It’s not too late to find the perfect gift for that special someone on your shopping list. And Chicago startups are ready to help you find a unique gift for just about anyone.

This year we’ve compiled a list of startups that offer a range of different gift ideas, from nerdy, stylish bracelets to a water bottle that tracks your daily water intake to help meet your hydration goals.

Check out our 2017 Chicago startup gift guide below:

Dresscode Tech

Price: $40

Merging fashion and technology, Dresscode Tech makes jewelry that incorporates computer science code strings as part of its design. Dresscode says it strives to break down the stigma associated with computer science, particularly for young girls. 

SlapMap

Find the SlapMap in stories here.

SlapMap transforms maps into portable slap bracelets that can be folded and unfolded by the user. Whether it’s a map of Chicago or the Lollapalooza festival schedule, SlapMap is a fun and easy way to carry paper maps with you as you explore a new area.

Hidrate

Price: $54.95

The Hidrate Spark smart water bottle tracks water intake and helps users meet daily hydration goals. The product syncs via bluetooth to a hydration app, Fitbit, and Apple Watch.

De Rigueur Designs

Price: $99

De Rigueur Designs combines augmented reality and a photogrammetry algorithm that transforms a user’s mobile device into a ring sizer. Rings are then made specially for each customer using 3D printing technology.

Mohop Peacock Tote 

Price: $169

Mohop uses digital scanning technology and 3D printing to digitally fabricate mass-customizable shoes, handbags, and accessories. The company says it’s committed to providing comfort and style through conscientious relationships with animals, people, and the environment.

Oars and Apls Face Wash

Price: $18

Oars and Alps makes skincare products for men using natural ingredients sourced from the Arctic Circle. Its products are made with Alpine Caribou Moss and include a face wash, face+eye cream, and deodorant.

Tovala

Price: $399

Tovala is a smart oven and meal delivery service that can steam, bake, and broil meals by scanning a barcode. The startup is making dinner as effortless as possible, and now it’s making it even cheaper. If you can’t shell out $400 up front for its oven, Tovala will let you pay $199 with a commitment of 24 meal deliveries over 12 months. The startup also offers leasing options.

Aiwa Exos-9 Portable Bluetooth Speaker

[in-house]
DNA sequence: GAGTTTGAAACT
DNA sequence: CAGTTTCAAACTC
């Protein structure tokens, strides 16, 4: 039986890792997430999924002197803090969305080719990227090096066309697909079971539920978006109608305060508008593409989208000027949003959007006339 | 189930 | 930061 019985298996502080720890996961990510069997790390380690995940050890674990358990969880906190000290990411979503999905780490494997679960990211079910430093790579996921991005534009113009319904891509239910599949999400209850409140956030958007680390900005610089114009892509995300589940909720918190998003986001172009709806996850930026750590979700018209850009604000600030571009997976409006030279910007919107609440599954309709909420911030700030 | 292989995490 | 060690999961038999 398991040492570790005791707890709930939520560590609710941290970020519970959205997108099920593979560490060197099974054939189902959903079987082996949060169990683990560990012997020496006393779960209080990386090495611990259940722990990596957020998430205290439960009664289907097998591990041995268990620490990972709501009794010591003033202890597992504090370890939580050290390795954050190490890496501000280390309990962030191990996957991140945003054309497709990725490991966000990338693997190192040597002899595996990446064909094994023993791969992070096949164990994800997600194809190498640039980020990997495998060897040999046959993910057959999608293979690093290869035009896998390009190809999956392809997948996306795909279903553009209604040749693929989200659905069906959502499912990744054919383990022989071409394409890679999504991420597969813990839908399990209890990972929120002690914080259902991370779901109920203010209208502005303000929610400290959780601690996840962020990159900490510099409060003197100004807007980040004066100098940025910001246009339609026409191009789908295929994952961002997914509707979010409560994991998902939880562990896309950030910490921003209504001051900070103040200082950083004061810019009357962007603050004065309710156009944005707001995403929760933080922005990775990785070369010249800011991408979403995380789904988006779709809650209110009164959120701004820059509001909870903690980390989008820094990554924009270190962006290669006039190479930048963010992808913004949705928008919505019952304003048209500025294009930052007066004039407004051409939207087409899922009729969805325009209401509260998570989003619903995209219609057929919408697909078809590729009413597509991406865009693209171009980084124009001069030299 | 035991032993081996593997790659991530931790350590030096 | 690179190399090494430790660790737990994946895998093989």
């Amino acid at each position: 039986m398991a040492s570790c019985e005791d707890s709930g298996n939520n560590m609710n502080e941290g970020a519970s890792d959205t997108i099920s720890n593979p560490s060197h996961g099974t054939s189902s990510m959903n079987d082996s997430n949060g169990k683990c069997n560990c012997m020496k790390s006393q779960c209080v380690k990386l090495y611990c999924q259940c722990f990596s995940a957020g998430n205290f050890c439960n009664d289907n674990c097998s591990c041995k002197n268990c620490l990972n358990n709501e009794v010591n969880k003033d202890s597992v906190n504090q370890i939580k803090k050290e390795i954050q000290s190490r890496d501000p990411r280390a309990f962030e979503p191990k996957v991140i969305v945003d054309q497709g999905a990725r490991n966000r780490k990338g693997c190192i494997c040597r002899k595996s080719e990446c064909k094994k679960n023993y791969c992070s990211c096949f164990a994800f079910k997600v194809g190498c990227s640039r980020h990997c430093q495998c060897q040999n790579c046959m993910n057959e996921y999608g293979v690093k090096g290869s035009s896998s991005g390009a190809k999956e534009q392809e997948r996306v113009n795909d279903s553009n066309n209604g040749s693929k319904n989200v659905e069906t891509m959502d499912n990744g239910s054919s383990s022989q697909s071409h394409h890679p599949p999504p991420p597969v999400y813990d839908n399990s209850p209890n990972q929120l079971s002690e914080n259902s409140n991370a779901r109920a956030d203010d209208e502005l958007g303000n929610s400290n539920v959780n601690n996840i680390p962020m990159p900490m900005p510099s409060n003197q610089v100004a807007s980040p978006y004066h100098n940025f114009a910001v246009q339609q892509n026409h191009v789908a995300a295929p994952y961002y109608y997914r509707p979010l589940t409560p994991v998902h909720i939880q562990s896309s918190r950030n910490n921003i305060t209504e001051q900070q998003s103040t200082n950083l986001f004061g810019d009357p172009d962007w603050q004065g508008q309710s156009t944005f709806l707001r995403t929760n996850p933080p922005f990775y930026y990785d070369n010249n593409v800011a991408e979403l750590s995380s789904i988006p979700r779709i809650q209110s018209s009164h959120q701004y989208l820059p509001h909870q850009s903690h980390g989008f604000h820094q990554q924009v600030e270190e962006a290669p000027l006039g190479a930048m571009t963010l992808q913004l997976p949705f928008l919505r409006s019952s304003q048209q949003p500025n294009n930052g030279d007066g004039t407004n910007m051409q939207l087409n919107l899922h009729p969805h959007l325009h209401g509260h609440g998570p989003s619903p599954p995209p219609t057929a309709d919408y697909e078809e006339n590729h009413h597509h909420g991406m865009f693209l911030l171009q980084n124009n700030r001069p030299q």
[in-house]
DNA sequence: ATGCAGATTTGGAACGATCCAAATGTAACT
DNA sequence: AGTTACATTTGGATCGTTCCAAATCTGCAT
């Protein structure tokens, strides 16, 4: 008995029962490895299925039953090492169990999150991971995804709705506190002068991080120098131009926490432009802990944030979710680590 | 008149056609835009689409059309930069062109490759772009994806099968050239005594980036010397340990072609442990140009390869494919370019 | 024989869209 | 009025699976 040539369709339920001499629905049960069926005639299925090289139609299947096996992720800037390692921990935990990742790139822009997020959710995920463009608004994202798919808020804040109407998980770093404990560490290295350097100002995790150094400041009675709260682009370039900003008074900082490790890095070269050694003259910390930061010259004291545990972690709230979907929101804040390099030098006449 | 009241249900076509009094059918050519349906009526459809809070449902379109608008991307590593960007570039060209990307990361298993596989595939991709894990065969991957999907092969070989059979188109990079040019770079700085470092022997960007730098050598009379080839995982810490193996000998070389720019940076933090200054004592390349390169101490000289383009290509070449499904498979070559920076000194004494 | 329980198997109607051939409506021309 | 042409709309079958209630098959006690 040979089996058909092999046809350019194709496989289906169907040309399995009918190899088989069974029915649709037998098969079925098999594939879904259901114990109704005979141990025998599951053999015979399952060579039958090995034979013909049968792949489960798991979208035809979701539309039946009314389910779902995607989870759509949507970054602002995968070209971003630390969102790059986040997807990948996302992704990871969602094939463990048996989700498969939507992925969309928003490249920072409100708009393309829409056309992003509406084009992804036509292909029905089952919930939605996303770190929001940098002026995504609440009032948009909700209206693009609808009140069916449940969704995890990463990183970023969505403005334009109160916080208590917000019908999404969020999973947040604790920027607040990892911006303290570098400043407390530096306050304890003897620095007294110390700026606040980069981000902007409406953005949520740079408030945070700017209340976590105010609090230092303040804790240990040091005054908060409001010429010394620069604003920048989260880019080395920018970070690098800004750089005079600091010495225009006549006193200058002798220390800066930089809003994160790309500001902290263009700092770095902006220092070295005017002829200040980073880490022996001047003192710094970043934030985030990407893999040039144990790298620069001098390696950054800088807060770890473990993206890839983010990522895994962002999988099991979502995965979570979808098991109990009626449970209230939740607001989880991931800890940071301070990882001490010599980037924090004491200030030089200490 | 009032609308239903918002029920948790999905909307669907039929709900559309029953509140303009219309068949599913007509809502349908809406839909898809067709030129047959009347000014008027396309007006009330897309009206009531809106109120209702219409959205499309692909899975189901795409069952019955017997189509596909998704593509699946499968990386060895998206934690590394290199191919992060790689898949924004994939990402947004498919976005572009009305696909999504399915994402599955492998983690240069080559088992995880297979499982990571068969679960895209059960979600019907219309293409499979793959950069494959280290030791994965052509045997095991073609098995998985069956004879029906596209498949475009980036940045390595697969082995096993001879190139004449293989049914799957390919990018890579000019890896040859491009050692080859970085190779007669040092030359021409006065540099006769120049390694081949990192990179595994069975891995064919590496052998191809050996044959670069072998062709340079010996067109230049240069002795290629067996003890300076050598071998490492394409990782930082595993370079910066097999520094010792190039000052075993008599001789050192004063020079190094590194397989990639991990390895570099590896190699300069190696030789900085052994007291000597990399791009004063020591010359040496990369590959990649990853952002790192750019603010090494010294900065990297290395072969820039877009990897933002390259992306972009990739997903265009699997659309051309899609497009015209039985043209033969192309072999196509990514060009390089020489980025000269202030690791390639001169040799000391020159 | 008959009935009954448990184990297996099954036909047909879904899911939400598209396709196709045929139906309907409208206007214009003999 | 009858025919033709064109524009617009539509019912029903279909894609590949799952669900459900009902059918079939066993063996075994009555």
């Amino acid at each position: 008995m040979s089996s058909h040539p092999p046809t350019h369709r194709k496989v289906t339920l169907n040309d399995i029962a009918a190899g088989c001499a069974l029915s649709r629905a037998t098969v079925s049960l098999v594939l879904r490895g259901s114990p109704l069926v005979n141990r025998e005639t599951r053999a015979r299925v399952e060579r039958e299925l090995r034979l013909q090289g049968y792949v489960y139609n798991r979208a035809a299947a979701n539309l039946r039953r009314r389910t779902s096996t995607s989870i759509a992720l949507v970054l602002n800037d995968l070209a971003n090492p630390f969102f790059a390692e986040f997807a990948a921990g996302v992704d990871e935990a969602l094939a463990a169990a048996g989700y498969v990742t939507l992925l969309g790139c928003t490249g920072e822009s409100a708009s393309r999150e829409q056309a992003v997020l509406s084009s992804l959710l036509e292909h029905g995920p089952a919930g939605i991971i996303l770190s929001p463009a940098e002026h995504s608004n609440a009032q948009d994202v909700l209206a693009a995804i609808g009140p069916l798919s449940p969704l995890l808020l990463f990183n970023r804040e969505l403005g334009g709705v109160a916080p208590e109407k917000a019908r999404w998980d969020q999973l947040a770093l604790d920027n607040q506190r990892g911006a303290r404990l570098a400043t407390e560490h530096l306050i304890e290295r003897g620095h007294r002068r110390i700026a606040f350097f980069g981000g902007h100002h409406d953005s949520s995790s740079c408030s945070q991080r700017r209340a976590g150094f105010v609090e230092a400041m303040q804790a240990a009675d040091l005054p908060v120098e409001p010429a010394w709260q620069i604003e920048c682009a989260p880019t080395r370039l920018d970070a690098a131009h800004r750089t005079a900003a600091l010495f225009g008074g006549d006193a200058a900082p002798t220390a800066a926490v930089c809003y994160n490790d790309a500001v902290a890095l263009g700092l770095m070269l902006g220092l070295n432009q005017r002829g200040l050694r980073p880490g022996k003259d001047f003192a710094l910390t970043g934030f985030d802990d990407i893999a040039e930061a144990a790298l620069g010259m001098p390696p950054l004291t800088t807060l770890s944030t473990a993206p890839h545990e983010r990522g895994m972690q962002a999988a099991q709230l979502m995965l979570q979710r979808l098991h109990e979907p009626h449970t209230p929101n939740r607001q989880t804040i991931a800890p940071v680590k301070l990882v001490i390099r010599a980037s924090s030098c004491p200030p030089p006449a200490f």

Price: $299.99

The Exos-9 can be plugged in or offer 9 hours of unplugged sound with the its lithium-ion removable battery pack. Perfect for tailgates, camping, or playing tunes in the backyard, the Exos-9 connects to your device via Bluetooth to give you home stereo sound on the go.

Paper Airplane Launcher and Lab Combo 

Price: $124.99

Made by Chicago-based Makexchange, this tool helps kids learn how to write code, and launch a pretty sweet paper airplane. Kids use their newly developed coding skills to program the launcher to send their paper airplanes flying.

Nuni Toaster

Price: $79.00

If you enjoy a nice warm tortilla, but don’t love having to flip it over the stove, meet the Nuni Toaster. Made in Chicago, the Nuni Toaster can warm six tortillas in 60 seconds, and it lets users choose their desired shade setting from light to dark.

Holiday Themed Tie from The Tie Bar 

Price: $19

Get festive this holiday season with a holiday tie from The Tie Bar. The Chicago-based men’s accessory company also has plenty of non-holiday attire, including shirts, pocket squares and tie bars.

Bucketfeet “Stand” Shoes 

Price: $55.25

Take a stand this holiday season with Chicago-based Bucketfeet’s shoe from artist Avid Ames. For each pair sold, Bucketfeet will donate $20 ($10 to the Southern Poverty Law Center and $10 to Life After Hate).

Reflectacles

Price: $95

Built by Chicago maker Scott Urban, Reflectacles can be used for biking and night walking safety (they’ll reflect an oncoming car’s headlights, for example) or as a unique nightlife accessory. Urban also expanded the Reflectacles line to include an infrared-reflecting material that caught on with privacy advocates (even garnering a retweet from Edward Snowden), as it renders a face unrecognizable to facial recognition software used in surveillance.